tag:blogger.com,1999:blog-3722233.post7486493523166407962..comments2024-09-11T21:44:26.059-05:00Comments on Computational Complexity: Permutable Primes and Compatible PrimesLance Fortnowhttp://www.blogger.com/profile/06752030912874378610noreply@blogger.comBlogger7125tag:blogger.com,1999:blog-3722233.post-63575327236189288662023-08-13T13:00:27.459-05:002023-08-13T13:00:27.459-05:00And 7*3=21 ;)And 7*3=21 ;)Rolandhttp://rolandglueck.de/noreply@blogger.comtag:blogger.com,1999:blog-3722233.post-27675665311272720172023-08-09T20:12:33.880-05:002023-08-09T20:12:33.880-05:00Some crackpot highfalutin inspiration perhaps.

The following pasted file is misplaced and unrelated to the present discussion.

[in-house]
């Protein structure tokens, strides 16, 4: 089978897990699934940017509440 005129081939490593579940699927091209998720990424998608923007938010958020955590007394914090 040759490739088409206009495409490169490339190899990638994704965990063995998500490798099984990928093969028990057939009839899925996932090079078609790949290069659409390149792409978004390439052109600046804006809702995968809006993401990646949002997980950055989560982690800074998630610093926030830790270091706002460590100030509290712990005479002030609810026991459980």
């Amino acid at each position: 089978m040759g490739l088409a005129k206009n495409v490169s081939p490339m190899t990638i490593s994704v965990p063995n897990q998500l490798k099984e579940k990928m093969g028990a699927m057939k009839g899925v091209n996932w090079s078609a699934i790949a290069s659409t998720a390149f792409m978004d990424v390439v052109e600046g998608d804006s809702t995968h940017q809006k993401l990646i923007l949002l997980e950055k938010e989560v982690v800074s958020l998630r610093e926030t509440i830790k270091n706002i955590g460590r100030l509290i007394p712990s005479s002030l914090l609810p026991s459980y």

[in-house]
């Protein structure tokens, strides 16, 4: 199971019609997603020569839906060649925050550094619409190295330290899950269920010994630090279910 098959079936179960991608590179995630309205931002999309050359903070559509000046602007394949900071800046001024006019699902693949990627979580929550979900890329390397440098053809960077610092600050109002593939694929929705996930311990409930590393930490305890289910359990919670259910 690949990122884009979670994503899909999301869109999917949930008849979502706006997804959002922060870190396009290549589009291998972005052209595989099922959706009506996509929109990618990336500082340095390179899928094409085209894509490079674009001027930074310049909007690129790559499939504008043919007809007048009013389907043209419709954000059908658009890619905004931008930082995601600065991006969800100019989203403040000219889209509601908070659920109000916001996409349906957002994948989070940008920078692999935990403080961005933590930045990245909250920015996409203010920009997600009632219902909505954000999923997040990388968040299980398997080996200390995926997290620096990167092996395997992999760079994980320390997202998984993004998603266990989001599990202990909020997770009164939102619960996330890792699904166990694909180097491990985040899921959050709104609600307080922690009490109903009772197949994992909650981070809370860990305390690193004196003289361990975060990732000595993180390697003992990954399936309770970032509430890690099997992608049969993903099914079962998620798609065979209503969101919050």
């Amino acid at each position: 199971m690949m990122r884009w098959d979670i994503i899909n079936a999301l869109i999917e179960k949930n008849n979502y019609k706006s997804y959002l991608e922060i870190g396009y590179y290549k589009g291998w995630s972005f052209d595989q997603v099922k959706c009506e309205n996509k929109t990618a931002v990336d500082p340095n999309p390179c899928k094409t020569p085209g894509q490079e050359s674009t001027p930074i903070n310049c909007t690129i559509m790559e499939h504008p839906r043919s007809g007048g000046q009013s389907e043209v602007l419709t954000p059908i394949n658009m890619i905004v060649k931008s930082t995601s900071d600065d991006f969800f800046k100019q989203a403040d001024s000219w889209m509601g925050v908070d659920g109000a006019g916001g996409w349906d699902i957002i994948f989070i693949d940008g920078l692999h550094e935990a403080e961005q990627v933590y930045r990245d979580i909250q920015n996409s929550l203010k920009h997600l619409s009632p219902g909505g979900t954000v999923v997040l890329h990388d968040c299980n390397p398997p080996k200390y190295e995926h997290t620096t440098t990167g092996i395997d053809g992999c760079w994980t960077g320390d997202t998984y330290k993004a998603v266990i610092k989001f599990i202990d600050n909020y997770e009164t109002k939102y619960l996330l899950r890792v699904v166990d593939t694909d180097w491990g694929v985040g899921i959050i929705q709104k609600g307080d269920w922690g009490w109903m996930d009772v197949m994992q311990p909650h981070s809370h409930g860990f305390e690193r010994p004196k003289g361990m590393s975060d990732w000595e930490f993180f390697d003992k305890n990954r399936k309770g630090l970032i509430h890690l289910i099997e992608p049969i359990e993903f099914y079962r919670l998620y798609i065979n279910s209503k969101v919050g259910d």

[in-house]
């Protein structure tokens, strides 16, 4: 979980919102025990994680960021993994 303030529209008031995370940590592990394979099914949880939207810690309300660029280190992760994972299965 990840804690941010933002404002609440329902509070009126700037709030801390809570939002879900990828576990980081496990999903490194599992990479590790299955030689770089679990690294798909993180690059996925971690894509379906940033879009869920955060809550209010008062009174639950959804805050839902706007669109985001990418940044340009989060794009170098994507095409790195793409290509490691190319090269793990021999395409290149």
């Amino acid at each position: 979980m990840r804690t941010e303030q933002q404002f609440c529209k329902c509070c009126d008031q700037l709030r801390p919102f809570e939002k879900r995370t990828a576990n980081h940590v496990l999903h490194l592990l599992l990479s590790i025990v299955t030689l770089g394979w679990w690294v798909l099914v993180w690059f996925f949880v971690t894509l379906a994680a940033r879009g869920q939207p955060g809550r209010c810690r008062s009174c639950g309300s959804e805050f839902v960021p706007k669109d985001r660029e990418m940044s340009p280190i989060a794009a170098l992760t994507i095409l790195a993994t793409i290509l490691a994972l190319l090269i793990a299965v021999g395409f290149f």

&g...Some crackpot highfalutin inspiration perhaps.<br /><br />> (1) there are an infinite number of them<br /><br />To say there are a finite number of them (a set with members with specific properties that satisfy constraints) is akin to solving the halting problem on a never-ending range. You can not say of a future prime number that you have not even computed, if it will have certain properties (twin prime, permutable prime) or not, much like you cannot say if the Kolmogorov Complexity of a string will be cleanly dividable by 2.<br /><br />But just because you can not say it, it may still be so. But like P = NP it involves a degree of belief, not a certainty (for now). If betting, probably there are an infinite number of them, since there are an infinite number of primes to test if these pass property constraints.<br /><br />To prove prime numbers are infinite, you first assume these are finite. If we want to use a similar proof for infinite permutable primes, we then must assume that we can solve the halting problem (that there are finite permutable primes), which is a very insane assumption, and if allowed, would also put us in a reality with many other crazy things, like breaking all encryption and super-Turing computation.<br /><br />> (2) all those past 991 are of the form Rn<br /><br />Very likely. Reasonable to assume true until proven otherwise by computing the previously unknown. To prove it would be akin to claiming to have solved the halting problem. So still proof that it is unprovable by Turing machines?Anonymousnoreply@blogger.comtag:blogger.com,1999:blog-3722233.post-30938430413740290562023-08-08T20:31:27.144-05:002023-08-08T20:31:27.144-05:00There are some other ambiguities that are definiti...There are some other ambiguities that are definition dependened and hence vary from author to author.<br />Some authors require permutable to have at least two different digits, otherwise you might end up with numbers like 1111111111111111111, 11111111111111111111111 . Correct me if I am wrong?<br />How does this fit with Mersenne Primes? Anonymousnoreply@blogger.comtag:blogger.com,1999:blog-3722233.post-65169105140455563042023-08-08T19:52:54.402-05:002023-08-08T19:52:54.402-05:00Yes, the paper IF IT IS A GEM should have been upl...Yes, the paper IF IT IS A GEM should have been uploaded to ArXiv to begin with. This might be sign that it's on of those papers where P=NP, or a reason IF CORRECT it's not well-known. In either case, reaching out to Fensui Liu is challenging but why not try a certain Kai Thompson who helped revise Liu's English for this text.Anonymousnoreply@blogger.comtag:blogger.com,1999:blog-3722233.post-4636789700778513612023-08-08T17:08:54.862-05:002023-08-08T17:08:54.862-05:00Wikipedia says that the problem: 'Are there an...Wikipedia says that the problem: 'Are there an infinite number of Mersenne primes?' is still open. Also, if this was known then either Lance or I or my local number theorist Larry Washington would have heard about it. Hence i am skeptical that the proof is correct. William Gasarchnoreply@blogger.comtag:blogger.com,1999:blog-3722233.post-41588372726159536202023-08-08T10:55:34.434-05:002023-08-08T10:55:34.434-05:00If we search for permutable primes in binary we im...If we search for permutable primes in binary we immediately see that all must consist of a string of 1's, if it contains a 0 it can be permuted to a number ending in 0 which is even and so not prime (except for 10, but 01 is not a prime).<br /><br />So you see that all binary permutable primes are of the from R_n. But here R_n = 2^n - 1 so these are the Mersenne primes. It is still unknown whether there is an infinite amount of Mersenne primes.Robertnoreply@blogger.comtag:blogger.com,1999:blog-3722233.post-19040829558320267162023-08-08T09:09:33.345-05:002023-08-08T09:09:33.345-05:00Fun fact. 73 is the 21st prime number and its mir...Fun fact. 73 is the 21st prime number and its mirror, 37, is the 12th.Sheldonnoreply@blogger.com